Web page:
Chewing over the “power bar”: Biskupic discusses major study of the Supreme Court bar’s influence on certiorari
on Dec 8, 2014 at 12:01 pm
Today, Reuters released The Echo Chamber, which reports on the results of a major data-focused investigation into the certiorari docket at the Supreme Court, and the outsized success of a small set of elite lawyers in getting cases before the Court. Below, Joan Biskupic answers a few questions about the study from our contributor, Eric Citron.
What prompted Reuters to dig into the Supreme Court docket? We’d noticed that certain lawyers seemed to be increasingly successful with cert. petitions and that many in this core group were arguing more cases. A tiny cadre appeared to have developed a disproportionate influence. We wanted to see if the data matched that hunch. No one had ever looked comprehensively at petitions.
How was the examination done? Using Westlaw files, a Reuters data editor and researchers went through more than 10,000 petitions filed by private lawyers, categorizing them by type of case, type of client, and type of lawyer and firm. This took months. Those petitions involved about 17,000 attorneys. Looking at various measures, we identified sixty-six lawyers, each of whom had filed an average of at least one petition a year from 2004 to 2012 and had at least three granted cases. That put these sixty-six far above the norm in terms of success. We probed oral argument patterns, too, and identified an elite group of eight lawyers who were arguing the most before the nine Justices.
What surprised you most? First, it was the big influence of this tiny group. Although the sixty-six lawyers we identified made up far less than one percent of the lawyers who filed petitions with the Court, they were involved in forty-three percent of the cases the Court accepted. The strength of the corporate tilt and the deepening insularity surprised us, too. Both elements were predictable to an extent with the current court, but the depth of the patterns was striking. For example, on the insularity, we found that half had been law clerks. There was no getting around the fact that familiarity seemed to matter, and that the merits of the lawyer may be playing a role in the review of petitions today.
What struck you about the “corporate tilt” that you mentioned? The domination of the docket by corporate interests has consequences for consumer and employee cases. Because corporate lawyers can’t take those cases (based on firm-wide conflicts of interest), individuals are often left to a smaller, and collectively less successful, pool of lawyers. Also, it’s probably worth noting that this elite, largely corporate group of sixty-six lawyers is remarkably homogeneous: sixty-three are white, and only eight are women.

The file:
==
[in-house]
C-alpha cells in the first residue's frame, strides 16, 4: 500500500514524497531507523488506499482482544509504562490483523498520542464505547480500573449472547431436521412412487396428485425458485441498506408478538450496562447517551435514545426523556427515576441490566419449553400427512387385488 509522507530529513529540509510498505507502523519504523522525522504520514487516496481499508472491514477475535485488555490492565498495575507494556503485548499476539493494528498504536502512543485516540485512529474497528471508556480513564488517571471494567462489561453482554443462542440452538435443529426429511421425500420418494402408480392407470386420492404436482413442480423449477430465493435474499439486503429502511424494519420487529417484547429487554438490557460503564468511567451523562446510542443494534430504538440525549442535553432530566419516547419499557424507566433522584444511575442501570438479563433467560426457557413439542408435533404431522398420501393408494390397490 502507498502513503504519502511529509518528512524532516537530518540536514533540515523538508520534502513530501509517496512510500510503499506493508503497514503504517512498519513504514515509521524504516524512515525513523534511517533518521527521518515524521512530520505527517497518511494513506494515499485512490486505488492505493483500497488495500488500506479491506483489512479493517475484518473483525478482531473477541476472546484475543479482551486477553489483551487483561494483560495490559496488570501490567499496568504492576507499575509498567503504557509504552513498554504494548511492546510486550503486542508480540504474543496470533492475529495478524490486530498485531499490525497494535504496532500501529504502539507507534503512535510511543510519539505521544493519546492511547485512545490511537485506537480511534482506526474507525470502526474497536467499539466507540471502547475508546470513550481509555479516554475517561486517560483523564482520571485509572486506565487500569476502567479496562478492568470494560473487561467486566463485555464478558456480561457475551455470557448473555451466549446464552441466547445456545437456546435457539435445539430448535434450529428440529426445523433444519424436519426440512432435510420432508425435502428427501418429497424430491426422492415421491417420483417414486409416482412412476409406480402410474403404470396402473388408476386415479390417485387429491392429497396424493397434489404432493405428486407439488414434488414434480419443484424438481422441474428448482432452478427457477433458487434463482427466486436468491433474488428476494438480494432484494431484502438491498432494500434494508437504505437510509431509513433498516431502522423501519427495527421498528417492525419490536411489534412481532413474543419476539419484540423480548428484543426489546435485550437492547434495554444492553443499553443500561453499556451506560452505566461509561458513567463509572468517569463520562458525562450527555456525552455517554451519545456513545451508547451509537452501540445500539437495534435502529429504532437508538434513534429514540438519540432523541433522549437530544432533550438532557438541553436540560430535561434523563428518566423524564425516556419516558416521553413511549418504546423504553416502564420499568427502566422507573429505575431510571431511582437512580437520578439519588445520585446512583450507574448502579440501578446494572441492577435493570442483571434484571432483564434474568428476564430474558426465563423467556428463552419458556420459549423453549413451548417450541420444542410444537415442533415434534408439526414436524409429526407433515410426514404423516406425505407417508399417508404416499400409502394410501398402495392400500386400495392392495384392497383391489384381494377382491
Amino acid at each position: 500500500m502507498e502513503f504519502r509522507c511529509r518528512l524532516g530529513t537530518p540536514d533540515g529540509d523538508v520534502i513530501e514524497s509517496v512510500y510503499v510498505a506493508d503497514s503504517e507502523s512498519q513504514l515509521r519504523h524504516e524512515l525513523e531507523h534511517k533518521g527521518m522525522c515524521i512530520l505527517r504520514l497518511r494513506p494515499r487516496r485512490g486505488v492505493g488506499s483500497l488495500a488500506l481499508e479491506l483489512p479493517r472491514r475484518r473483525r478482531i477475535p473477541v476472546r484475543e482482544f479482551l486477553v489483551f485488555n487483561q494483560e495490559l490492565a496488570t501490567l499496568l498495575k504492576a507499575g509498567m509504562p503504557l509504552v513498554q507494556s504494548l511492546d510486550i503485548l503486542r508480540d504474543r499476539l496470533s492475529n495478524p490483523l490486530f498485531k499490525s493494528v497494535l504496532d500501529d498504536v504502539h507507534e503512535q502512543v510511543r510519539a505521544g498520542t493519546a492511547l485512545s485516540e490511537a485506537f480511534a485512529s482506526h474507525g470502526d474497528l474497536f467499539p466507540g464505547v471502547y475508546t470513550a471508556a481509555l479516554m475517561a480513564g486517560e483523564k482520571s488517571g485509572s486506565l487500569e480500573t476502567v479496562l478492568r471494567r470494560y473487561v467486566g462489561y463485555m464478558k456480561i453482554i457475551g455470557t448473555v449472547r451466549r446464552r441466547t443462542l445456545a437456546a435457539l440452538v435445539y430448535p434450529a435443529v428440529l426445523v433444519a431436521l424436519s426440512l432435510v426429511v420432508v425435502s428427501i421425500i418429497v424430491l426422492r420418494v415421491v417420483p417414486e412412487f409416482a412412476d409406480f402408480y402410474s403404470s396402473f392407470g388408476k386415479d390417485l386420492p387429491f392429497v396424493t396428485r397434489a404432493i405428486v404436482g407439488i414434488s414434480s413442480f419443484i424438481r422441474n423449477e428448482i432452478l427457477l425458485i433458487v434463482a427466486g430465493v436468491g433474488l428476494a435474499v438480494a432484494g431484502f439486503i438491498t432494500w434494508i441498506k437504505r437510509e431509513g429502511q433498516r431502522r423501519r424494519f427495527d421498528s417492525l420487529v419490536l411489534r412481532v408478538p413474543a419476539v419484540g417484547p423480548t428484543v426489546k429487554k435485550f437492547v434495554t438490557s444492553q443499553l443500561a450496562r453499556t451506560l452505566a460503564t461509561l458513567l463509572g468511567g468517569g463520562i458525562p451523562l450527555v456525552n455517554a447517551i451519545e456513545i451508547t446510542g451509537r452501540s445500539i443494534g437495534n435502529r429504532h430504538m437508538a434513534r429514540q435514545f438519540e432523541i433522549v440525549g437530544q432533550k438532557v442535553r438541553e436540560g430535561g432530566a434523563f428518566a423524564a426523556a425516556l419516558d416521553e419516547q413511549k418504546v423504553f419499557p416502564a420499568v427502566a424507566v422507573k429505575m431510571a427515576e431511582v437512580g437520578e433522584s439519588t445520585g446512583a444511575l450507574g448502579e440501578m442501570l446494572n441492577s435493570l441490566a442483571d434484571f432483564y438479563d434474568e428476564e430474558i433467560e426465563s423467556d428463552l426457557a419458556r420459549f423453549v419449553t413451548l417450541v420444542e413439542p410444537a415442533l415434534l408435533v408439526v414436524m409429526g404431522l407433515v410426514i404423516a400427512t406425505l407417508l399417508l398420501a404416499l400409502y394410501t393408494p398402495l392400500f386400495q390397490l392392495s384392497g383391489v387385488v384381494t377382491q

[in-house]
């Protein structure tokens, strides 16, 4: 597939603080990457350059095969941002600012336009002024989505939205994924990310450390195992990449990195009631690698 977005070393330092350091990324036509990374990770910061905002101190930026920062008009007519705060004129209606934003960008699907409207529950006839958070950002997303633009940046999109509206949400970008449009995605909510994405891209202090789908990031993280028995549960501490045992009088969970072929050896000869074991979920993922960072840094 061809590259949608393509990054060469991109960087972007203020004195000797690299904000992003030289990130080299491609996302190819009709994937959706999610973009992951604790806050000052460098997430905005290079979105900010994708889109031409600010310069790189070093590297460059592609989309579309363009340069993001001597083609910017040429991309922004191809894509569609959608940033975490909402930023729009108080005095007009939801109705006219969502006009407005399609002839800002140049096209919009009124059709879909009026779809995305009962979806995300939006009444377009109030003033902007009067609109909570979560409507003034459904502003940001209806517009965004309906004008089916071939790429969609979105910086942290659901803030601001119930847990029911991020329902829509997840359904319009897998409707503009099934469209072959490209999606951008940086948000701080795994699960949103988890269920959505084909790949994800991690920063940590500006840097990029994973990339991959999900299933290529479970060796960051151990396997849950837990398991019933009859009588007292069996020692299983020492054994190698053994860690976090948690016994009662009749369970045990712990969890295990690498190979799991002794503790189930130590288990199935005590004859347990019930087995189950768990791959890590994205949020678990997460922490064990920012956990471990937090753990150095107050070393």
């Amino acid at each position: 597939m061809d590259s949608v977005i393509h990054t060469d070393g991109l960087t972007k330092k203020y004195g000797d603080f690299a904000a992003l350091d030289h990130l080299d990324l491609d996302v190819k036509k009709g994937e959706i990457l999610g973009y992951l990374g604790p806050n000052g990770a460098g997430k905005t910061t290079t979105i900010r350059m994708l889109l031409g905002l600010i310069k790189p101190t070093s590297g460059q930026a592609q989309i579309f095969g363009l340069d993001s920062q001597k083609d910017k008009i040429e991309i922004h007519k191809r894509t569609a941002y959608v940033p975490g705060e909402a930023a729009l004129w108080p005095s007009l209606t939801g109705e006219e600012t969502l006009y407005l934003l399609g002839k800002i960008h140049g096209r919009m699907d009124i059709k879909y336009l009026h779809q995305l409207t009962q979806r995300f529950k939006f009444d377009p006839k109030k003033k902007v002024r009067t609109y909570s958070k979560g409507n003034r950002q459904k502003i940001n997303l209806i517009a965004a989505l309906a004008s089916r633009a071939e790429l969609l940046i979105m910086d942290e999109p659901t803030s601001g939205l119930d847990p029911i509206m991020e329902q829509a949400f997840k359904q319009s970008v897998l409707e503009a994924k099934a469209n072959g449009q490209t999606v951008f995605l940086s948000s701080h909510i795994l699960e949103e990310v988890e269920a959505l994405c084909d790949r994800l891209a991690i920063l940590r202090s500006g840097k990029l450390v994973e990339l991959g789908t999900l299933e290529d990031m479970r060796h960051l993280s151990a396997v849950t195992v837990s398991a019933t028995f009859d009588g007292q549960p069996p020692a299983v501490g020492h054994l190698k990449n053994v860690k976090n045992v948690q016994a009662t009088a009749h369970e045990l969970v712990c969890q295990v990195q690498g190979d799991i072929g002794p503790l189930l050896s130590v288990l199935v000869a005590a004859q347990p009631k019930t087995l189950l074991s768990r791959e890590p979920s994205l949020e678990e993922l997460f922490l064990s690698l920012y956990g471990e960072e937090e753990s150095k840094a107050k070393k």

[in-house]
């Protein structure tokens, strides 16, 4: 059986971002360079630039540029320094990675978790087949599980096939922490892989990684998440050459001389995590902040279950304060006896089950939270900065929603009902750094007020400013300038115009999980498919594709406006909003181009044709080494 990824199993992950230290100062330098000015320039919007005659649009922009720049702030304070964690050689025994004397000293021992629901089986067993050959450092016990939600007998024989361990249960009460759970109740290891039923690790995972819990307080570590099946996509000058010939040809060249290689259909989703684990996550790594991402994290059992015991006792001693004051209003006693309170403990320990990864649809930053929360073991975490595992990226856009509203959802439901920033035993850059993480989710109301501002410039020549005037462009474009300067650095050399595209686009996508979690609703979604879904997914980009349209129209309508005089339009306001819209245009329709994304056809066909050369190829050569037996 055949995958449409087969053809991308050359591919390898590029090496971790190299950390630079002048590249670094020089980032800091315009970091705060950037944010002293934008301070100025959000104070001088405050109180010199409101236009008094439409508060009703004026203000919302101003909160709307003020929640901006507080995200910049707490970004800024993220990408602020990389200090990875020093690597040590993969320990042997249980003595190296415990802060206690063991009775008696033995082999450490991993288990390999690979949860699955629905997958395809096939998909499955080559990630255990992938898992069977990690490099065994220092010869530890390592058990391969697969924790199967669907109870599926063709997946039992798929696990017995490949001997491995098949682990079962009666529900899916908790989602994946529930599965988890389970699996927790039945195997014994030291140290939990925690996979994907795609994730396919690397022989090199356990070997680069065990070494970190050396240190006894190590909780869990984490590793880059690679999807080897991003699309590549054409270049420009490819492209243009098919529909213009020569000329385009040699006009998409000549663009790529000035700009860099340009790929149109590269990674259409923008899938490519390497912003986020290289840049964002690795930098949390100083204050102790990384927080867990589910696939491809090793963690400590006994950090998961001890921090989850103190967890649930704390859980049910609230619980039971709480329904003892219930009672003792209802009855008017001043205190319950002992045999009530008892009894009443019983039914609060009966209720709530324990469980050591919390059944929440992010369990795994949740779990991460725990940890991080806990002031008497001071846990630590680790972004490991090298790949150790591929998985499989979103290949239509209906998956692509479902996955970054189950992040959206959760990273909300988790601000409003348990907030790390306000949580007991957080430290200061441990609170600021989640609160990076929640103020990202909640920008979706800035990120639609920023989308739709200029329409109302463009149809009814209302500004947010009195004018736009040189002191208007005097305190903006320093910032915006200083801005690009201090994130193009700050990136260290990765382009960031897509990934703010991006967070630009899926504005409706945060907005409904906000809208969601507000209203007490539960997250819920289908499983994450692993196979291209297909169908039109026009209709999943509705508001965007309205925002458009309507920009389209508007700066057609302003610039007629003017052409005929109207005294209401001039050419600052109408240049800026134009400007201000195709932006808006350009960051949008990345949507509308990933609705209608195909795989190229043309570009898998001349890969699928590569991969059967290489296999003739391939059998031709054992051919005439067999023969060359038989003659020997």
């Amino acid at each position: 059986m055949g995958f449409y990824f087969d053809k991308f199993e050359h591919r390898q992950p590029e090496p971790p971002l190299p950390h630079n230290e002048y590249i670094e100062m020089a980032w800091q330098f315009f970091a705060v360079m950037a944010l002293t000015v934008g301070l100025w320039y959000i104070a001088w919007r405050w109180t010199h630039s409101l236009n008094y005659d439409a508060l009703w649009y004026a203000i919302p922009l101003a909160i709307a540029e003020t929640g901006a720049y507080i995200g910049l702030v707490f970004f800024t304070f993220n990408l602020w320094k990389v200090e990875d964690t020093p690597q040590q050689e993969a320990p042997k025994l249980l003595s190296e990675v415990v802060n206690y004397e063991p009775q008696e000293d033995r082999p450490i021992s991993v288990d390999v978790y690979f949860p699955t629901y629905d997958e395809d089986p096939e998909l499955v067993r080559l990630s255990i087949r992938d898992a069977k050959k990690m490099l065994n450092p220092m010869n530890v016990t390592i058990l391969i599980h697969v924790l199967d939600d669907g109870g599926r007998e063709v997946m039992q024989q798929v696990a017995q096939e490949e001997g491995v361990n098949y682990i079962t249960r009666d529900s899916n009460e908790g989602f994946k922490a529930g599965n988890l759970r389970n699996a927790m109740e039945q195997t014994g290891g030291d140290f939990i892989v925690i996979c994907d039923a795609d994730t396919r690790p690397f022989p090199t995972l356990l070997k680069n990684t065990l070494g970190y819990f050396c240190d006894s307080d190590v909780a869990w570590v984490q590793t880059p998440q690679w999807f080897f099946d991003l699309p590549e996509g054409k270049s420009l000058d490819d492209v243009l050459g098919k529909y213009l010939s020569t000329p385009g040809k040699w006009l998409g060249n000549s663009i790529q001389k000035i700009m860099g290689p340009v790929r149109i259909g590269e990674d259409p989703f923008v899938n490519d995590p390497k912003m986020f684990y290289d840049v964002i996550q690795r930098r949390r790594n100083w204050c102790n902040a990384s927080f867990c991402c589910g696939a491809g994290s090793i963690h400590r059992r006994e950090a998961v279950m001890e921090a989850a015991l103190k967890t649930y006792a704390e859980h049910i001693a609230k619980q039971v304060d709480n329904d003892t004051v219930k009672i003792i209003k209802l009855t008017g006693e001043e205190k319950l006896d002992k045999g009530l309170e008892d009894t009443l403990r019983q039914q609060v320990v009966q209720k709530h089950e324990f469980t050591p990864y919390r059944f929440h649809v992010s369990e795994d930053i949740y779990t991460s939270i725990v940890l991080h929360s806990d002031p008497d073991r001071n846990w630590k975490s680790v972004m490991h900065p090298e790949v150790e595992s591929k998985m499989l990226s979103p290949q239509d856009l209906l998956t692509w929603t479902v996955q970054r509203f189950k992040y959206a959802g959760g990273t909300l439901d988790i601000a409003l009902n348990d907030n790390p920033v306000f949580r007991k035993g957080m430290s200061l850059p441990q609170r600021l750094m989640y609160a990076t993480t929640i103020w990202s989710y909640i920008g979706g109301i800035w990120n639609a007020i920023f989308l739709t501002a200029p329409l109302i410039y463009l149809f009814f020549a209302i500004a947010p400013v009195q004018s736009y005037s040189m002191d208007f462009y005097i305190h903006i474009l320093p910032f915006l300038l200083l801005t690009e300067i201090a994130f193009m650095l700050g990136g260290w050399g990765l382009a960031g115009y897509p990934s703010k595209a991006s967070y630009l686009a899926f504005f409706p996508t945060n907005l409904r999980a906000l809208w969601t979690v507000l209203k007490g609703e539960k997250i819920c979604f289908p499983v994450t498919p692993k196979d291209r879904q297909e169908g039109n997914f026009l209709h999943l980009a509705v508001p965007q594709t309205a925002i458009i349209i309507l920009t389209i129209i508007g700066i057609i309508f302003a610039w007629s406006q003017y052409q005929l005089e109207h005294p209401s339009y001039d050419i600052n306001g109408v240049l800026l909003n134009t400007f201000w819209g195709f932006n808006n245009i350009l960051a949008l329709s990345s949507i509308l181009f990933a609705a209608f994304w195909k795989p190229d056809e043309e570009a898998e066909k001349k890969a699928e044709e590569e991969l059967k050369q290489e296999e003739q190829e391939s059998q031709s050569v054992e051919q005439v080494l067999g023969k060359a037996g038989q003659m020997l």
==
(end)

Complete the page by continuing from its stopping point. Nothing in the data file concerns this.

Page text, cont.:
Did the Justices talk to you? Yes, eight of the nine spoke for the record. Chief Justice John Roberts did not.
What was the reaction from the Justices? On the corporate trend, some said that it is a natural byproduct of litigation in America: rich companies can hire big-time counsel. They also rejected concerns about lopsidedness by noting that experienced hands such as Stanford University law professor Jeff Fisher often represent individuals and the other side in corporate disputes. But lawyers at clinics and smaller firms told us, essentially, that they can only do so much.
Did the Justices lament the lack of diversity in lawyers who come before them? No, they stressed that what matters to them is the quality, not any kind of broad diversity. They acknowledged that they notice the attorneys on a petition and that clerks will often note in the pool memo [a document prepared by a law clerk and distributed to eight of the nine Justices that evaluates each petition for certiorari and makes a recommendation regarding whether cert. should be granted] if they think a case will be “well lawyered.” They rejected concerns about “a guild,” as some critics deemed it, or about the corporate sensibility of those who appear most. At bottom, they want lawyers who are familiar with the institution and speak its language.
Did your analysis account for the distinction between petitions filed in civil cases and the much larger set of petitions filed in indigent criminal cases, and do you think that might be influencing the way the data look? We eliminated the pauper cases from the database. We wanted a subset that would provide the clearest look at the private bar and its characteristics today.
Do you think it’s possible that the prominence of the small set of Supreme Court advocates is an effect rather than a cause – that clients seek out big-time counsel in cases that have a plausible chance of being granted, or that big-time counsel only choose to take those cases? There could be a “screening” effect – that is, corporate law firm counsel naturally gravitate to the cases that have the strongest chance of being taken. We found anecdotally that while many lawyers naturally look for cases that would be worthy grants, they also work hard to frame the long-shots, for example, those where the circuits truly are not split.
Do you have an instinct for how much of the success of this small group could be attributed to skill and knowledge of the system rather than their prominence as counsel inside the Court? We think their success arises from a mix of factors that plainly includes the skill and know-how gained from being on the inside. Lawyers who were clerks or closely watched the Justices from the Solicitor General’s office understand what these nine Justices are looking for in petitions and at oral arguments.